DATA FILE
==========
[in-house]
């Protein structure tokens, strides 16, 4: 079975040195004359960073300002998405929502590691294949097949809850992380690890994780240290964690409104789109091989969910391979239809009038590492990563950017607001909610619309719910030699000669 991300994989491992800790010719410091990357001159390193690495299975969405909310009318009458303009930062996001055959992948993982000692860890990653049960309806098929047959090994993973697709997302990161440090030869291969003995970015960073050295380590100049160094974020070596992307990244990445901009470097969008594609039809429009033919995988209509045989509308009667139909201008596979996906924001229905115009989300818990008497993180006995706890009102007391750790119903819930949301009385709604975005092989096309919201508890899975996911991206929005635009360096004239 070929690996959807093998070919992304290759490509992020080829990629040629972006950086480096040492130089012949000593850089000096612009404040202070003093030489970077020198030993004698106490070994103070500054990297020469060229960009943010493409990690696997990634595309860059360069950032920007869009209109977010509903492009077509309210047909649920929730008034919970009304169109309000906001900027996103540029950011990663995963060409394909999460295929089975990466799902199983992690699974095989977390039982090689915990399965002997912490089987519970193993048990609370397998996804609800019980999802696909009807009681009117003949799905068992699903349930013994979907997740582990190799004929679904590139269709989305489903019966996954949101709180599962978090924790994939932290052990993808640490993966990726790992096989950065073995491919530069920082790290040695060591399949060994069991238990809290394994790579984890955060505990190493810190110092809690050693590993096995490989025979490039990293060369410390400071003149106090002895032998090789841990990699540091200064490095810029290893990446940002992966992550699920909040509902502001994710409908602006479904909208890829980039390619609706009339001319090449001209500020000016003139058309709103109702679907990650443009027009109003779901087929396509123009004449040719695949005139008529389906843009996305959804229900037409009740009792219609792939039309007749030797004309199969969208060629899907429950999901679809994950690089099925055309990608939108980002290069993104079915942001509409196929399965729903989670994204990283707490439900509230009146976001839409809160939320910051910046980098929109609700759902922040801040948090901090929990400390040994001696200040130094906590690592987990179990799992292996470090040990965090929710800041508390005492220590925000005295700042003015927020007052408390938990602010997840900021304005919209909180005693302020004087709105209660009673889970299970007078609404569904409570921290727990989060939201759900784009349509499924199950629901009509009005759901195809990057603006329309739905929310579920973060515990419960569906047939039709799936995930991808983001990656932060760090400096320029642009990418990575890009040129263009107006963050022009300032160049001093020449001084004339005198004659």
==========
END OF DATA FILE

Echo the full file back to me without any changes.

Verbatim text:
[in-house]
């Protein structure tokens, strides 16, 4: 079975040195004359960073300002998405929502590691294949097949809850992380690890994780240290964690409104789109091989969910391979239809009038590492990563950017607001909610619309719910030699000669 991300994989491992800790010719410091990357001159390193690495299975969405909310009318009458303009930062996001055959992948993982000692860890990653049960309806098929047959090994993973697709997302990161440090030869291969003995970015960073050295380590100049160094974020070596992307990244990445901009470097969008594609039809429009033919995988209509045989509308009667139909201008596979996906924001229905115009989300818990008497993180006995706890009102007391750790119903819930949301009385709604975005092989096309919201508890899975996911991206929005635009360096004239 070929690996959807093998070919992304290759490509992020080829990629040629972006950086480096040492130089012949000593850089000096612009404040202070003093030489970077020198030993004698106490070994103070500054990297020469060229960009943010493409990690696997990634595309860059360069950032920007869009209109977010509903492009077509309210047909649920929730008034919970009304169109309000906001900027996103540029950011990663995963060409394909999460295929089975990466799902199983992690699974095989977390039982090689915990399965002997912490089987519970193993048990609370397998996804609800019980999802696909009807009681009117003949799905068992699903349930013994979907997740582990190799004929679904590139269709989305489903019966996954949101709180599962978090924790994939932290052990993808640490993966990726790992096989950065073995491919530069920082790290040695060591399949060994069991238990809290394994790579984890955060505990190493810190110092809690050693590993096995490989025979490039990293060369410390400071003149106090002895032998090789841990990699540091200064490095810029290893990446940002992966992550699920909040509902502001994710409908602006479904909208890829980039390619609706009339001319090449001209500020000016003139058309709103109702679907990650443009027009109003779901087929396509123009004449040719695949005139008529389906843009996305959804229900037409009740009792219609792939039309007749030797004309199969969208060629899907429950999901679809994950690089099925055309990608939108980002290069993104079915942001509409196929399965729903989670994204990283707490439900509230009146976001839409809160939320910051910046980098929109609700759902922040801040948090901090929990400390040994001696200040130094906590690592987990179990799992292996470090040990965090929710800041508390005492220590925000005295700042003015927020007052408390938990602010997840900021304005919209909180005693302020004087709105209660009673889970299970007078609404569904409570921290727990989060939201759900784009349509499924199950629901009509009005759901195809990057603006329309739905929310579920973060515990419960569906047939039709799936995930991808983001990656932060760090400096320029642009990418990575890009040129263009107006963050022009300032160049001093020449001084004339005198004659």